Bioprinting is an emerging field that has advanced the process of tissue engineering using 3D printing technology. In situ bioprinting has been investigated at other institutions, wherein the tissue is printed cell-by-cell directly onto the site of interest [1,2]. However, these printing systems assumed rigid and fixtured target anatomy. In situations such as printing onto a moving hand, a pulsing blood vessel or a beating heart, this assumption cannot be met. This investigation demonstrates the design process for the robotic linkage of a printing system that can track and print on moving anatomy.

Prior attempts at tracking and drawing on a hand used a commercial robotic arm [3]. This solution was expensive, bulky and unsafe for the task. It is shown here that an inexpensively manufactured two-link robotic arm that is kinematically optimized for hand motion can deliver the...

References

References
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Binder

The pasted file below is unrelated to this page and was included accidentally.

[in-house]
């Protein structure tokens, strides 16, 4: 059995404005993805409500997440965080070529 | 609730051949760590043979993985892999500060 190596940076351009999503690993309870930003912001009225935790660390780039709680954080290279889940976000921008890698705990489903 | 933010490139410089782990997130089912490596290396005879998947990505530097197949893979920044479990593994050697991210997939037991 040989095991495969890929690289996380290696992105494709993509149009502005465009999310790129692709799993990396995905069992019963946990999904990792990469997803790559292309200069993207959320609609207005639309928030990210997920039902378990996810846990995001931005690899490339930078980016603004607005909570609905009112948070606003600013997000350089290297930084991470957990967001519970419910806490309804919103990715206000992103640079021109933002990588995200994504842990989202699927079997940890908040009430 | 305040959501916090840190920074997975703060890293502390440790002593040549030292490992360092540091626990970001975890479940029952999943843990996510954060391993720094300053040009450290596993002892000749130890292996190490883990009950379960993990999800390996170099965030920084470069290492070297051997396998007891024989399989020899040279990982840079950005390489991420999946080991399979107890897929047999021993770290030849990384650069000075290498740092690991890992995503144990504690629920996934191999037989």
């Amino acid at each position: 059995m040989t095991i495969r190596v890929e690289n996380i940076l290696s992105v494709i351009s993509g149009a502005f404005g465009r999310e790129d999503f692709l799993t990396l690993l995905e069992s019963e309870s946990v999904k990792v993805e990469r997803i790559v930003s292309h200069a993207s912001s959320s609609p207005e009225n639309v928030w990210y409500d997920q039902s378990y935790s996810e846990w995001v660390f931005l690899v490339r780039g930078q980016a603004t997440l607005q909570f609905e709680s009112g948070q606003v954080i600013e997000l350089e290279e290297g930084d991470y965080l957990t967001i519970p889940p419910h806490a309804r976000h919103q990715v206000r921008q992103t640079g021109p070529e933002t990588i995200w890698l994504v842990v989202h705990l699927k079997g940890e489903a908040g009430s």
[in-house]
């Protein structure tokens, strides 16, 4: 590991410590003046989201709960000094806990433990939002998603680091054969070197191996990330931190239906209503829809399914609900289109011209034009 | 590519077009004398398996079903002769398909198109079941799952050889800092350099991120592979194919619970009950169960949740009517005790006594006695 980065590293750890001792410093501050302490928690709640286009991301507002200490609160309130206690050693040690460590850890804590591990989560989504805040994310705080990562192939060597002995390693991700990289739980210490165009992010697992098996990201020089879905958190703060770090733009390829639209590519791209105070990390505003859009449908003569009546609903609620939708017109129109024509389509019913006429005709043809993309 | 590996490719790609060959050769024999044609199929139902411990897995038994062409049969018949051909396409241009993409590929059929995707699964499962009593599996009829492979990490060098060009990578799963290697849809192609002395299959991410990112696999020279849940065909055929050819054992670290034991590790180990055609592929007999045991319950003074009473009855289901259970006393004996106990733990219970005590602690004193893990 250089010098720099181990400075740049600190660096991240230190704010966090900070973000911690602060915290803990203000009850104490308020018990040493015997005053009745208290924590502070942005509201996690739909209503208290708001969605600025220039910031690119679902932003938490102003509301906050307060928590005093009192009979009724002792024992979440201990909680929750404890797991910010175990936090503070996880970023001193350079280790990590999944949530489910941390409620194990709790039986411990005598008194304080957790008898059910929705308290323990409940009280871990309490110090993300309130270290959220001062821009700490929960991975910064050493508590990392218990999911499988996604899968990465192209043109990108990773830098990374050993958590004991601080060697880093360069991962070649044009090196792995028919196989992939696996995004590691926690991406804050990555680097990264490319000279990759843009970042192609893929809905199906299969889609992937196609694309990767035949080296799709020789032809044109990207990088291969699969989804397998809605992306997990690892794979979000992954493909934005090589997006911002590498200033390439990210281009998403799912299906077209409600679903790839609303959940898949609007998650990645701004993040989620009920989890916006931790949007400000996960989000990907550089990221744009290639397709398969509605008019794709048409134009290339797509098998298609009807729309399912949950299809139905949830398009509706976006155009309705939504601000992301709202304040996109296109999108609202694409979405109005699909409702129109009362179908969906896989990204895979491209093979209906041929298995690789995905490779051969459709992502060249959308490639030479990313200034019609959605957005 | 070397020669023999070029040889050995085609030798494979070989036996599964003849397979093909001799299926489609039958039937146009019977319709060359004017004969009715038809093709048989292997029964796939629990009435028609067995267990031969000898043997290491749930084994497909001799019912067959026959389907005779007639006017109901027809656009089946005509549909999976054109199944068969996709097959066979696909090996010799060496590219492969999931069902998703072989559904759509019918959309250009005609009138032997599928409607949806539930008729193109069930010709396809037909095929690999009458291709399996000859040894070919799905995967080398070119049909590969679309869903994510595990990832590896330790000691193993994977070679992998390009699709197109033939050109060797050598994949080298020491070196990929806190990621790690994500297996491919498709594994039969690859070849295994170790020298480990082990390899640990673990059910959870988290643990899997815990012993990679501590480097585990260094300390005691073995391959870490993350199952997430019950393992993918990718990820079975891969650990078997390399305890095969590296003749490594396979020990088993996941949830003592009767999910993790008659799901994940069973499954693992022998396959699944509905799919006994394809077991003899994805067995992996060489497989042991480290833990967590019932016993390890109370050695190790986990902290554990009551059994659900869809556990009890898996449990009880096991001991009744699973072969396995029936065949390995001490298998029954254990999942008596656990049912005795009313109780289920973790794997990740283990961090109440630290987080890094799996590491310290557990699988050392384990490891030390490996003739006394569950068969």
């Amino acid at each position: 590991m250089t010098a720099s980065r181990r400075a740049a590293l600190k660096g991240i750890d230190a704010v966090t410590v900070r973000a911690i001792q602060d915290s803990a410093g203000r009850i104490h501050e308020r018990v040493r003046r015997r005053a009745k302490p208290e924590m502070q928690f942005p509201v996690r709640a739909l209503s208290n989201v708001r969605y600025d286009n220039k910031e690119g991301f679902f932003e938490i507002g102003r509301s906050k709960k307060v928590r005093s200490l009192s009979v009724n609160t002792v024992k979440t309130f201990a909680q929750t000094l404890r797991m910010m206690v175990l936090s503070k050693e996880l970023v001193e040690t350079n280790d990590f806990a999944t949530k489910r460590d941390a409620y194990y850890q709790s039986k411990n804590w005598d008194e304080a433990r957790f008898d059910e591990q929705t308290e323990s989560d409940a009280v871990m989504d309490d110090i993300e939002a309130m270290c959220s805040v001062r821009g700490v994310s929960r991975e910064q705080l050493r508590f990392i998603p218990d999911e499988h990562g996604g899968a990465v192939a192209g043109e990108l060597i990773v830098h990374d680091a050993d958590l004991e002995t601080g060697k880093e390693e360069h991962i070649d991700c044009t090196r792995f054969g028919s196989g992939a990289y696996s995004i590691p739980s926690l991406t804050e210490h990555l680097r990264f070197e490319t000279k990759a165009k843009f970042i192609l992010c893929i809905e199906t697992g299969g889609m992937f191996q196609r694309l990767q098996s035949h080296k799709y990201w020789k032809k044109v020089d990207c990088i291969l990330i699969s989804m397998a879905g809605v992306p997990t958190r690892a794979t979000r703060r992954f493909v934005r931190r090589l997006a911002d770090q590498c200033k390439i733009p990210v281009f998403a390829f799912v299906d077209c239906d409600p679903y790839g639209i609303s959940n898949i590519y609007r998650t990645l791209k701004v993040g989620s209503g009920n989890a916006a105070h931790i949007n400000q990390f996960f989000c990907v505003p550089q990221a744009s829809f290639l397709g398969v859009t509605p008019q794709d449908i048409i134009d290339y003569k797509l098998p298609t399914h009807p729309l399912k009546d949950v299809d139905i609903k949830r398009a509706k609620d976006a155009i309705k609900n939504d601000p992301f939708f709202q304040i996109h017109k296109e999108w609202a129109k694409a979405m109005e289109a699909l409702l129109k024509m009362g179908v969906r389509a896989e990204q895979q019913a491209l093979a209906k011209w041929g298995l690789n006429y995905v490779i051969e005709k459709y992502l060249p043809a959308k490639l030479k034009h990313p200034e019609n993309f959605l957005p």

,
K. W.
,
Zhao
,
W.
,
Aboushwareb
,
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,
Dice
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D.
,
Atala
,
A.
, and
Yoo
,
J. J.
,
2010
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In Situ Bioprinting of the Skin for Burns
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2.
Institute for Regenerative Medicine
, “
Printing Skin Cells on Burn Wounds
,” Wake Forest School of Medicine, Winston-Salem, NC, accessed Jan. 26, 2016, http://www.wakehealth.edu/Research/WFIRM/Research/Military- Applications/Printing-Skin-Cells-On-Burn-Wounds.htm
3.
O'Neill
,
J. J.
, and
Kowalewski
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T. M.
,
2014
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Online Free Anatomy Registration Via Noncontact Skeletal Tracking for Collaborative Human/Robot Interaction in Surgical Robotics
,”
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,
8
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